Over 2000 workers from Pakistan and China are working hard to build the world’s largest solar park, Quaid-e-Azam Solar Park, in Cholistan Desert, Punjab, as part of the USD 46 billion China-Pakistan Economic Corridor (CPEC) energy project.

Having begun construction 3 months ago only, the Quaid-e-Azam Solar Park already boasts of 400,000 solar panels, constructed by Chinese company, Xinjiang SunOasis, over 200 hectares of desert land, capable of producing 100 MW of electricity.

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Following the success of this small part of solar farm, another Chinese company Zonergy has already begun the next stage of construction, leading to the final 1,000 MW electricity plant, with 5.2 million photovoltaic cells, constructed by the year 2017. Once completed, the 1,000 MW solar park is expected to provide electricity to approximately 320,000 households.

The construction of a solar park in a desert in Pakistan has its obvious advantages of ease of construction on a flat surface and the availability of the major raw material, sunlight, 13 hours a day. The solar park is also expected to help reduce Pakistan’s carbon footprint by reducing emissions by 90,750 tonnes a year, as quoted by Najam Shah, CEO of Quaid-e-Azam Solar Park.

Moreover, the construction and eventually, the running of this solar park would have the added advantage of creating employment for locals and attracting foreign investment.

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While a 1,000 MW solar park sounds like the ultimate solution for a country which is currently falling short on power supply demand, the success of such a huge solar park does seem like a farfetched idea.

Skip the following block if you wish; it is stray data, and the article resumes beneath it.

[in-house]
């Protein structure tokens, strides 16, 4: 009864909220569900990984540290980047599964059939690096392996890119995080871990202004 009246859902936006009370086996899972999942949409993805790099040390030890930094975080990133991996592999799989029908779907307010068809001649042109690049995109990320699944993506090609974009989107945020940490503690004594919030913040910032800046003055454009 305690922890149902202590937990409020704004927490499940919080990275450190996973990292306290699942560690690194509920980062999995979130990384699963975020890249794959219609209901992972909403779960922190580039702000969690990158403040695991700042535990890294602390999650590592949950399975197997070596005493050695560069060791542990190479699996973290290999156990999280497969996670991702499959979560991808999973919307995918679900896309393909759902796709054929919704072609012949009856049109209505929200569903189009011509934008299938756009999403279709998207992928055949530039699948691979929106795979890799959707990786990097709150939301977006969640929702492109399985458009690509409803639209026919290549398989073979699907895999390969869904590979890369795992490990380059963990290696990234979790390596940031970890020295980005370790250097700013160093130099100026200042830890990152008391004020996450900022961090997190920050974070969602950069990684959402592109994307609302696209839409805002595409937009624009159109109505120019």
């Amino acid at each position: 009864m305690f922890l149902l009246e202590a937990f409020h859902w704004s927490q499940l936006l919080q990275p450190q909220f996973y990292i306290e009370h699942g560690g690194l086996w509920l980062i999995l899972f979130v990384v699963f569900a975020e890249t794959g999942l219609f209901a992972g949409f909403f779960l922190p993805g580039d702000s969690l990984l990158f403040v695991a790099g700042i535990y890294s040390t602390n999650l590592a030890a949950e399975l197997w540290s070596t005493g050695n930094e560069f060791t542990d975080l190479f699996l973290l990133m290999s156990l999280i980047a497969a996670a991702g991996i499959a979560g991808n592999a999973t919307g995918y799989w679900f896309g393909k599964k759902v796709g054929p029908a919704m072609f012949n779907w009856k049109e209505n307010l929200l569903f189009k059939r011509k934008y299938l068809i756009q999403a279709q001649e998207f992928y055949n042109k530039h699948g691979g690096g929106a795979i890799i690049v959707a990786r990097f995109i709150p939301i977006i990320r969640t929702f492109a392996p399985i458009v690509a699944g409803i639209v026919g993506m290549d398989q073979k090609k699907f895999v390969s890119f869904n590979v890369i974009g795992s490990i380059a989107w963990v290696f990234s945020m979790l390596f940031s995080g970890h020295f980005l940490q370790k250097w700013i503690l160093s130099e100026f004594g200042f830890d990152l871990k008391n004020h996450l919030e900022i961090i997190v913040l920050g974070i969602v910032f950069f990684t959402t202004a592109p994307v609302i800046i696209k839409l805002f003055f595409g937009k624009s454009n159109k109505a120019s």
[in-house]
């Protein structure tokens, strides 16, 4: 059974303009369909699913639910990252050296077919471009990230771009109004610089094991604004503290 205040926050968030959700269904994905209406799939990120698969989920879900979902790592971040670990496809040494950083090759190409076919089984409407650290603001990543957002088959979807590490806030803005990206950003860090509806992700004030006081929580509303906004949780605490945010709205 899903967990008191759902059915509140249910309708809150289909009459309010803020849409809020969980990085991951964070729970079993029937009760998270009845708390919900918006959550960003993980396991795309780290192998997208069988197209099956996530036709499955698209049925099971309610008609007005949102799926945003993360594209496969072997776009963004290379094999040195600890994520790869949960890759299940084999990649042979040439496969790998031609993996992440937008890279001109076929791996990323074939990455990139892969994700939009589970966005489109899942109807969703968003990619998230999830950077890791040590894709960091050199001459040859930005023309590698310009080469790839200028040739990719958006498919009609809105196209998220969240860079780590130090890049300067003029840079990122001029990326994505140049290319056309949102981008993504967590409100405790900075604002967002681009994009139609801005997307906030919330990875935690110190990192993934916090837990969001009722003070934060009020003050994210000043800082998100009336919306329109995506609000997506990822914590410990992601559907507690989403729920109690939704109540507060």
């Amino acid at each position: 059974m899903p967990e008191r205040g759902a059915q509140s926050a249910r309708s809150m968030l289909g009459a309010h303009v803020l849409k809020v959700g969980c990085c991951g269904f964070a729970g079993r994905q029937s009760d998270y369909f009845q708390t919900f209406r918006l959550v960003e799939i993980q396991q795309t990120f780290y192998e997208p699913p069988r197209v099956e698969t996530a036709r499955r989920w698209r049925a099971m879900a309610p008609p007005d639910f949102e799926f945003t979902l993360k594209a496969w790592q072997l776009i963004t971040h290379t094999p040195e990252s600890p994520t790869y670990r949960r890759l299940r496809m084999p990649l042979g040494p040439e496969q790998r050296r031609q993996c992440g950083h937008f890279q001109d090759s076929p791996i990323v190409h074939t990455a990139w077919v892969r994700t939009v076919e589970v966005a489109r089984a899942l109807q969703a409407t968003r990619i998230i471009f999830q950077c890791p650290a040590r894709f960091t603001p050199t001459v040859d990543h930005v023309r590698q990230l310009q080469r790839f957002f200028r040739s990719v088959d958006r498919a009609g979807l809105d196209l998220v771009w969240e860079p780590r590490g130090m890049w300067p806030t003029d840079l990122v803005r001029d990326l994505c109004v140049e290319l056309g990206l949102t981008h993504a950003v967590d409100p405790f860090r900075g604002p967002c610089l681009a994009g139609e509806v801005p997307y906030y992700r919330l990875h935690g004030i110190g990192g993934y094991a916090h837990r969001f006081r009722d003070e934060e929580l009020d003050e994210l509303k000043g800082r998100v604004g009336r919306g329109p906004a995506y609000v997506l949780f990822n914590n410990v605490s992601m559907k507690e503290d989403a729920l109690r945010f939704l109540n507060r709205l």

For one, currently the largest solar power facility in the world provides only 500 MW of electricity. Compared to that, Pakistan’s 1,000 MW aim seems like a risk, especially considering it is the country’s first such project ever and the fact that a solar plant only delivers 20% of electricity of the installed capacity.

Furthermore, while solar facilities are built much faster as compared to thermo and hydro-power plants and require much less maintenance, they do not need to be kept “squeaky clean” at all times. For others, it might not be an issue but for a country which is falling short on water supplies too, it definitely is a dilemma to arrange one liter of water per solar panel just to clean it.

Even with the successful running of the solar park, other problems like the cost of solar energy and the recycling of solar panels every 25 years would definitely be a hindrance for a country like Pakistan.

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According to experts, a more practical solution would be to install additional smaller solar facilities in areas where electricity is actually needed rather than remote areas and complementing wind energy plants.

Take a look at some of the pictures of the Quaid-e-Azam Solar Power Park-QASP courtesy of their official website: